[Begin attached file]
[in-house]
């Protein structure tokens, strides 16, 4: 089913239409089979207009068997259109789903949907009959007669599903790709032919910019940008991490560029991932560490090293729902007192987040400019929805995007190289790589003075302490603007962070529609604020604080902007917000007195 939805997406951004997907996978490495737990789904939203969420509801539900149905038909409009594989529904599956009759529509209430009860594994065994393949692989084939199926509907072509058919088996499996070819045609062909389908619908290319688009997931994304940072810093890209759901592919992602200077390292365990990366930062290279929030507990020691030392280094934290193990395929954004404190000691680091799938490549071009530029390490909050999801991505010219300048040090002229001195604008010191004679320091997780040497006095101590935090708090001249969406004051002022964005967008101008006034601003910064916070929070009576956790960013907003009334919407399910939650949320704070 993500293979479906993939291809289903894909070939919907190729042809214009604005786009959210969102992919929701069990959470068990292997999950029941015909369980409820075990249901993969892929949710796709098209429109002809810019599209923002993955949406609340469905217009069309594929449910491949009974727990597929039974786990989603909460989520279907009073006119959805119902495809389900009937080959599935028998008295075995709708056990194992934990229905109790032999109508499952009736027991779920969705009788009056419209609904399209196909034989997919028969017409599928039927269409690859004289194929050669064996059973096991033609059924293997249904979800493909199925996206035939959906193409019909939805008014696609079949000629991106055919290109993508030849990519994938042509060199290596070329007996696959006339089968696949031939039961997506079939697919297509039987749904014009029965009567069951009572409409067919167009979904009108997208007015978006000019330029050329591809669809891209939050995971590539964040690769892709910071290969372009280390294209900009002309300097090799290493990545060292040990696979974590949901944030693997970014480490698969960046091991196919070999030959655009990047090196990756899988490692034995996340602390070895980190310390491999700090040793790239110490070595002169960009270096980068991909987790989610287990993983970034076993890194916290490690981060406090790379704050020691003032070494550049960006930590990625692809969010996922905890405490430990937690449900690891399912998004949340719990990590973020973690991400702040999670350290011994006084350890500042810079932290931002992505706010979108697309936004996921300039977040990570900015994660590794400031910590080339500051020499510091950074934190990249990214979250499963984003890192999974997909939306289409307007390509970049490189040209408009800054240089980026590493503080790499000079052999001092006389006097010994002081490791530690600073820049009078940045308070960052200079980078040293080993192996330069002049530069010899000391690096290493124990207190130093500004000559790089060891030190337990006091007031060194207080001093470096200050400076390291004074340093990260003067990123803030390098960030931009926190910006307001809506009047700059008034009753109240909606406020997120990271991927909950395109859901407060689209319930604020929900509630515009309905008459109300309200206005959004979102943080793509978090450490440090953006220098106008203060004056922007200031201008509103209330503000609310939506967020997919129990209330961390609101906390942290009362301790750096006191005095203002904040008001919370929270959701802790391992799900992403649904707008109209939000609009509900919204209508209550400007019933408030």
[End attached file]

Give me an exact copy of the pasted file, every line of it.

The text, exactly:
[in-house]
């Protein structure tokens, strides 16, 4: 089913239409089979207009068997259109789903949907009959007669599903790709032919910019940008991490560029991932560490090293729902007192987040400019929805995007190289790589003075302490603007962070529609604020604080902007917000007195 939805997406951004997907996978490495737990789904939203969420509801539900149905038909409009594989529904599956009759529509209430009860594994065994393949692989084939199926509907072509058919088996499996070819045609062909389908619908290319688009997931994304940072810093890209759901592919992602200077390292365990990366930062290279929030507990020691030392280094934290193990395929954004404190000691680091799938490549071009530029390490909050999801991505010219300048040090002229001195604008010191004679320091997780040497006095101590935090708090001249969406004051002022964005967008101008006034601003910064916070929070009576956790960013907003009334919407399910939650949320704070 993500293979479906993939291809289903894909070939919907190729042809214009604005786009959210969102992919929701069990959470068990292997999950029941015909369980409820075990249901993969892929949710796709098209429109002809810019599209923002993955949406609340469905217009069309594929449910491949009974727990597929039974786990989603909460989520279907009073006119959805119902495809389900009937080959599935028998008295075995709708056990194992934990229905109790032999109508499952009736027991779920969705009788009056419209609904399209196909034989997919028969017409599928039927269409690859004289194929050669064996059973096991033609059924293997249904979800493909199925996206035939959906193409019909939805008014696609079949000629991106055919290109993508030849990519994938042509060199290596070329007996696959006339089968696949031939039961997506079939697919297509039987749904014009029965009567069951009572409409067919167009979904009108997208007015978006000019330029050329591809669809891209939050995971590539964040690769892709910071290969372009280390294209900009002309300097090799290493990545060292040990696979974590949901944030693997970014480490698969960046091991196919070999030959655009990047090196990756899988490692034995996340602390070895980190310390491999700090040793790239110490070595002169960009270096980068991909987790989610287990993983970034076993890194916290490690981060406090790379704050020691003032070494550049960006930590990625692809969010996922905890405490430990937690449900690891399912998004949340719990990590973020973690991400702040999670350290011994006084350890500042810079932290931002992505706010979108697309936004996921300039977040990570900015994660590794400031910590080339500051020499510091950074934190990249990214979250499963984003890192999974997909939306289409307007390509970049490189040209408009800054240089980026590493503080790499000079052999001092006389006097010994002081490791530690600073820049009078940045308070960052200079980078040293080993192996330069002049530069010899000391690096290493124990207190130093500004000559790089060891030190337990006091007031060194207080001093470096200050400076390291004074340093990260003067990123803030390098960030931009926190910006307001809506009047700059008034009753109240909606406020997120990271991927909950395109859901407060689209319930604020929900509630515009309905008459109300309200206005959004979102943080793509978090450490440090953006220098106008203060004056922007200031201008509103209330503000609310939506967020997919129990209330961390609101906390942290009362301790750096006191005095203002904040008001919370929270959701802790391992799900992403649904707008109209939000609009509900919204209508209550400007019933408030």